Saturday, 19 October 2013

T-28 vs. T-29

The T-28 was a bit of an odd tank. The project started in 1931, but the tank did not participate in any real wars until 1939. In the meantime, Soviet engineers had plenty of fun with it. One of the experiments was to replace the spring suspension with a convertible drive Christie suspension, making the T-29. The T-29 was a lot faster than the T-28. However, not everyone preferred the new tank.

RGASPI 558-2-128, a letter from the Kirov factory director to Stalin.

"On the production of fast T-28 and T-29 tanks in 1936

I reported on October 6th, 1935, that T-28 tanks produced in 1935 include improvements to their construction that increase the speed by 50%, by 16-20 kph on average.

The new speeds gives new value to the T-28 as a medium tactical unit and opens great potential for further improvements.

Meanwhile, ABTU RKKA is proposing shutting down the production of these vehicles in 1936, shifting over to convertible drive T-29s. They forget that it will take 4-6 months of hard work to produce as many of these vehicles as we now produce T-28s, in the meantime, no new T-28s or T-29s can be built. 

This transition not only weakens the mobilizational readiness, but once again puts the Kirov factory in a position of having to learn to produce a new vehicle, and take 1-2 years to perfect the process. 

As worldwide automobile and tractor manufacturing experience shows, technical progress moves in the direction of perfecting existing products of the factories.

The speedy T-28A vehicle, with a maximum speed of 65 kph and average speed of 48 kph surpasses the average speed of the T-29, which is 42 kph on tracks and 39 kph on wheels.

You can see that the T-29 is still inferior to the T-28A in its tactical characteristics, requires further design refinements, and the former cannot be viewed as a vehicle that is capable of replacing the latter. Until today, tank specialists did not think it possible that heavy vehicles could survive lengthy high speed runs due to wearing out tracks and breaking track links.

The T-28A was equipped with experimental tracks, and cast track links show good results. We can also guarantee a high speed distance of 1000 kilometers with the T-28A using stamped tracks. 

Due to the above, I firmly maintain my opinion that the T-29 should not be put into production given its current construction, and I ask for your personal directive to retain the T-28 tank in production at the Kirov factory, with the improvements that have already been performed, and will be performed later."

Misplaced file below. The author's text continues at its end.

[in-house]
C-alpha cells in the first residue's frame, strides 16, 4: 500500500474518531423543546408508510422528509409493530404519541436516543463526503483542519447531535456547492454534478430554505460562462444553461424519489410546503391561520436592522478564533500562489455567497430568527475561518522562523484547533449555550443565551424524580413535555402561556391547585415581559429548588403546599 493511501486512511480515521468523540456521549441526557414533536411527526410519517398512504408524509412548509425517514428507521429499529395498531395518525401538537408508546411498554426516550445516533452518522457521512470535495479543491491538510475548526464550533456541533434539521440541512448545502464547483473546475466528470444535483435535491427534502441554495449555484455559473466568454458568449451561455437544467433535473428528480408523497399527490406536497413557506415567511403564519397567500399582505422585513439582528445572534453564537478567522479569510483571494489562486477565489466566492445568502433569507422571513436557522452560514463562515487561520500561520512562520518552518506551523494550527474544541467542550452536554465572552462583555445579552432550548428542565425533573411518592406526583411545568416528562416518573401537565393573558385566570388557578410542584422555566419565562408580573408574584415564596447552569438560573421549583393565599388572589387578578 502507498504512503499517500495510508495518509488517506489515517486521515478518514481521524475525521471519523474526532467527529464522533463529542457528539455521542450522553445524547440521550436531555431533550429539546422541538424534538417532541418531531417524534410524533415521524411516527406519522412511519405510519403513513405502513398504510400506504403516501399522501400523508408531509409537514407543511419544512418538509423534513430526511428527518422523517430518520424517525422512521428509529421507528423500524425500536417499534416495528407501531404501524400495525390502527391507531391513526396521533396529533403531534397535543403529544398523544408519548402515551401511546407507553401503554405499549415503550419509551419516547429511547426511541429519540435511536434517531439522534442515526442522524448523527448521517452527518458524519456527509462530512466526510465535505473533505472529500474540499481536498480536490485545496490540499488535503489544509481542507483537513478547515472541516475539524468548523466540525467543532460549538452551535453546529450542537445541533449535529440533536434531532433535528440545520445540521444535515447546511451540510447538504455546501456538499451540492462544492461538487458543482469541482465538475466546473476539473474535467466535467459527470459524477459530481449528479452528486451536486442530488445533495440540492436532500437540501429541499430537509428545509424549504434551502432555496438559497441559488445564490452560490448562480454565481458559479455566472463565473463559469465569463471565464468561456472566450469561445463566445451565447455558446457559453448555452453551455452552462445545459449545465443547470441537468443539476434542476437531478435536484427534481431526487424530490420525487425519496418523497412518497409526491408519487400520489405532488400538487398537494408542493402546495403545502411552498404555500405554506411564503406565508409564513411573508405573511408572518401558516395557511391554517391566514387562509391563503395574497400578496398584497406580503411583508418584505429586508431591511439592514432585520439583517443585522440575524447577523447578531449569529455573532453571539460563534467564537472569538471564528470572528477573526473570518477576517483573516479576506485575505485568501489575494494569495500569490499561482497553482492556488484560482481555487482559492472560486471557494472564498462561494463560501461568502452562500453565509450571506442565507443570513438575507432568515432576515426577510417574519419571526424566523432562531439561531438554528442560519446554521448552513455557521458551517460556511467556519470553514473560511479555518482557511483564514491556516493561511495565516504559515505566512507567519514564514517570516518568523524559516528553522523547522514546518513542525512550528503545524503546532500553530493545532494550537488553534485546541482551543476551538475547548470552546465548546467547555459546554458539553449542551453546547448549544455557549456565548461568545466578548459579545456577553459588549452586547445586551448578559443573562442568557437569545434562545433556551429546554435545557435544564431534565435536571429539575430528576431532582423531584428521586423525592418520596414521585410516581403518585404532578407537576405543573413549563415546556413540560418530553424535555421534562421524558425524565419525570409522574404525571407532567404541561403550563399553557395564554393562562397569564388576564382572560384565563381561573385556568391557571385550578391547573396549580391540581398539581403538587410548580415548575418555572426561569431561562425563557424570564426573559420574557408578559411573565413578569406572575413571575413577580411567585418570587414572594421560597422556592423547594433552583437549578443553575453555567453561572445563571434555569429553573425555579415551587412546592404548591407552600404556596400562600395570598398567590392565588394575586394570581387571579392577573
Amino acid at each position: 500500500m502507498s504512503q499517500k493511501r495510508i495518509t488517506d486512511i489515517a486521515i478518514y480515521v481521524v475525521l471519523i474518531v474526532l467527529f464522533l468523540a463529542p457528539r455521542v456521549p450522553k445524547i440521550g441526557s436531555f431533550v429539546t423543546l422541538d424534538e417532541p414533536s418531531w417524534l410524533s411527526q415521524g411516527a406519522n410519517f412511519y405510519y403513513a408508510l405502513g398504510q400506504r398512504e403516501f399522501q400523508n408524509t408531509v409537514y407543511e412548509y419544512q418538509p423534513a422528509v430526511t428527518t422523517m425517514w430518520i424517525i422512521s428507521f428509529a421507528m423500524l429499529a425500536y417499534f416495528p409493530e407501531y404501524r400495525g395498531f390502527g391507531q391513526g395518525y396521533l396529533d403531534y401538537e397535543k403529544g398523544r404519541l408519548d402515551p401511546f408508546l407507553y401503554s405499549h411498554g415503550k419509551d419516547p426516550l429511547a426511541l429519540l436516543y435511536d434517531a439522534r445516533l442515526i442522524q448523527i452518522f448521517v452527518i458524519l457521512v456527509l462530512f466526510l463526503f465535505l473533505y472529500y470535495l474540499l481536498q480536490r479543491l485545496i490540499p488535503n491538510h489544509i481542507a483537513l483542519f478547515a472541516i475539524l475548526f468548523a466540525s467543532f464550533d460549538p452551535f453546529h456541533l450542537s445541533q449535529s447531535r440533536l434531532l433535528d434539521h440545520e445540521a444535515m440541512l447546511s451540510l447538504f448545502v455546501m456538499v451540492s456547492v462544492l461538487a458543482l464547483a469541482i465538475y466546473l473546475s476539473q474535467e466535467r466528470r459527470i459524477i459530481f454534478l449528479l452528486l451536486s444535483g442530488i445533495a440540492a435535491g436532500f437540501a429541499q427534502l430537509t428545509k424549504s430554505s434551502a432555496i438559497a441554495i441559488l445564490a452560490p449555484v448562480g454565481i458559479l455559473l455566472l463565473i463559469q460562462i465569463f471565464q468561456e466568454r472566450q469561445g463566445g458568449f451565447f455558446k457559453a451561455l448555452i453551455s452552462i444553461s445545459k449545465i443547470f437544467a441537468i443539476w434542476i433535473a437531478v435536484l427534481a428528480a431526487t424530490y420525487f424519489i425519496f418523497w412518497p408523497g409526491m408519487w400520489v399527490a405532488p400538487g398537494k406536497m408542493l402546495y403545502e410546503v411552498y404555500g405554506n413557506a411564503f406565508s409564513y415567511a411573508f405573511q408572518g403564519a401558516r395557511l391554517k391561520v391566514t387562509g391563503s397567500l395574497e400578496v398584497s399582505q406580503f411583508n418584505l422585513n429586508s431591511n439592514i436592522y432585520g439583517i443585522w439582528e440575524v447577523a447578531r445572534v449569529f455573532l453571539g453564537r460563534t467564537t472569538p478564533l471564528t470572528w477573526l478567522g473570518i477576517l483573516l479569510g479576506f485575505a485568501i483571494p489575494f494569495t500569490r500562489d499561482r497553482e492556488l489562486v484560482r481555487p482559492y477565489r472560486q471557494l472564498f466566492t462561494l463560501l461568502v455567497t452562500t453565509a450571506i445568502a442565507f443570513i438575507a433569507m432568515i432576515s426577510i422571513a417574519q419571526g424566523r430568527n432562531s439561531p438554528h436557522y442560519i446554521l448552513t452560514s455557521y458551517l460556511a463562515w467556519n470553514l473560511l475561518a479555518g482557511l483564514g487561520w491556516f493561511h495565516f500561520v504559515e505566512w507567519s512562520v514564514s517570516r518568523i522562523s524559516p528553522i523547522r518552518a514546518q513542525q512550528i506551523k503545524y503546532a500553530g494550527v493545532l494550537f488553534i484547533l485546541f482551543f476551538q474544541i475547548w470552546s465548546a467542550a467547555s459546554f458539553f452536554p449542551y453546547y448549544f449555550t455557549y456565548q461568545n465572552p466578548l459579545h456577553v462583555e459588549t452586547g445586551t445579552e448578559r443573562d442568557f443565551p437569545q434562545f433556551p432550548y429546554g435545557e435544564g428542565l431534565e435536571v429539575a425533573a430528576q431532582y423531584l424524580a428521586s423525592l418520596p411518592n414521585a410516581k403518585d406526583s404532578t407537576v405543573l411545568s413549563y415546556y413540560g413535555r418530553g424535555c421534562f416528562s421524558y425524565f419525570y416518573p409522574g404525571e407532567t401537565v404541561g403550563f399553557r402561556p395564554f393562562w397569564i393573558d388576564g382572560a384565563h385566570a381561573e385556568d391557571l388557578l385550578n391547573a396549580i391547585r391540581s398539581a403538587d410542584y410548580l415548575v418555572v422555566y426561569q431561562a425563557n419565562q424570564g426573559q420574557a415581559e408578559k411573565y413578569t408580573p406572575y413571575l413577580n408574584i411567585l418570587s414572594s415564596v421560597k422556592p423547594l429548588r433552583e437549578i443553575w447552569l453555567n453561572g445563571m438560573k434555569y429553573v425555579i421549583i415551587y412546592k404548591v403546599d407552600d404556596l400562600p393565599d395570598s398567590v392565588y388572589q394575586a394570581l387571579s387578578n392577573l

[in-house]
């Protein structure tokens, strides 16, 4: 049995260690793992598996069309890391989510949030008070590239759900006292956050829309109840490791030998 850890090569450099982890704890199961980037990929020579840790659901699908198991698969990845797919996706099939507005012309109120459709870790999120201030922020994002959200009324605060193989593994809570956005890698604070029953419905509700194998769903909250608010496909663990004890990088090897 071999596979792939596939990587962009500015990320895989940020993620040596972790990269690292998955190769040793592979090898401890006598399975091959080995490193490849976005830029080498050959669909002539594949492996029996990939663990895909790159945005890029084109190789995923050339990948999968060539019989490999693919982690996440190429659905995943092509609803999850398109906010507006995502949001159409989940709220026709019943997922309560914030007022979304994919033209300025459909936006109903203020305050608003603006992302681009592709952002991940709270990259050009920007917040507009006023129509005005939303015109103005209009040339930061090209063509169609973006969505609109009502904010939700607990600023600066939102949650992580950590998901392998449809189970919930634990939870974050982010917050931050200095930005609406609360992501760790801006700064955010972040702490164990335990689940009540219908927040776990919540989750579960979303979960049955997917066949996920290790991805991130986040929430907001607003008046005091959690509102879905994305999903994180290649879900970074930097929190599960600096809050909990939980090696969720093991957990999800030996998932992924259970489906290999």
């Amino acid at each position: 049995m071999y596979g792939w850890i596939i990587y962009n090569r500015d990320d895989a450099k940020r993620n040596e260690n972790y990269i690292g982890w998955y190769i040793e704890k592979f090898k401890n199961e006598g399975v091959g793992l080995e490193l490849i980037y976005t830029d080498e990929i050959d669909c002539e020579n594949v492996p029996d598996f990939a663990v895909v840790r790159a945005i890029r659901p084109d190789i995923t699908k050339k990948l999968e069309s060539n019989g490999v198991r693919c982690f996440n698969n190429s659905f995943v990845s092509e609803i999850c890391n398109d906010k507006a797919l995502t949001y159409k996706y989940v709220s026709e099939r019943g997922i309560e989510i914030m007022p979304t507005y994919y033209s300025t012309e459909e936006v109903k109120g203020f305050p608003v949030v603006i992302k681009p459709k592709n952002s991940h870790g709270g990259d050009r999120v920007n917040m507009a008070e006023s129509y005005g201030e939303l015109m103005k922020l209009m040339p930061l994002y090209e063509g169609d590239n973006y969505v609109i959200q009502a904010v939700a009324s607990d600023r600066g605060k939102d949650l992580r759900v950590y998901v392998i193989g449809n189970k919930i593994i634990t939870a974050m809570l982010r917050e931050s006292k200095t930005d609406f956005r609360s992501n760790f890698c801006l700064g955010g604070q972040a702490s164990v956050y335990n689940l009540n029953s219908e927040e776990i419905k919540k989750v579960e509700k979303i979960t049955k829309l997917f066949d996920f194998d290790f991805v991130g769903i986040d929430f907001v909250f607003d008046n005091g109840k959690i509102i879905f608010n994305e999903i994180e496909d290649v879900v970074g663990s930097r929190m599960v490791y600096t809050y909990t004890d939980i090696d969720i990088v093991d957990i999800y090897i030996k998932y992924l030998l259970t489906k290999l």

Let's read some more about these improvements to the T-28.

"The T-28 has been produced at the Kirov factory since 1933. Over the past 3 years, design and production changes increased the combat capabilities of the vehicle. The T-28 had a maximum speed of 45 kph, and an average speed of 30 kph on a good road. 

At the end of 1935, due to initiative shown by SKB#2 engineers comrades A.P. Efimov and O.M. Ivanov, changes to the suspension have been made, as a result of which, the T-28 will be capable of a much higher top speed.

As a result of energetic work by engineers, mechanics, and assemblers, the experimental vehicle was ready for the 18th anniversary of the October Revolution. The vehicle passed factory trials, showing a top speed of 65 kph, and an average speed of 46 kph. This speed is an unsurpassed record among heavy tracked vehicles in the world. 

The tracks and road wheels, previously weaknesses of the tank, showed high reliability after changes to their design. The changes made to the vehicle drastically increase its combat performance and maneuverability, and will be applied to all T-28s produced at the Kirov factory in 1936.

Next year, one T-28A vehicle will be produced above quota, with increased speed, an improved turret, and an AA machine gun mount. 

In order to further improve the vehicle by making it easier to drive and quieter during motion, we will design and produce a vehicle based on the T-28 medium tank with a steam-powered engine and convertible drive."


This is a photograph of what is likely the last T-29, on the territory of factory #100 in Chelyabinsk, in 1942. According to the factory's documentation, it was recycled in 1943 along with several other experimental vehicles, including the KV-7.

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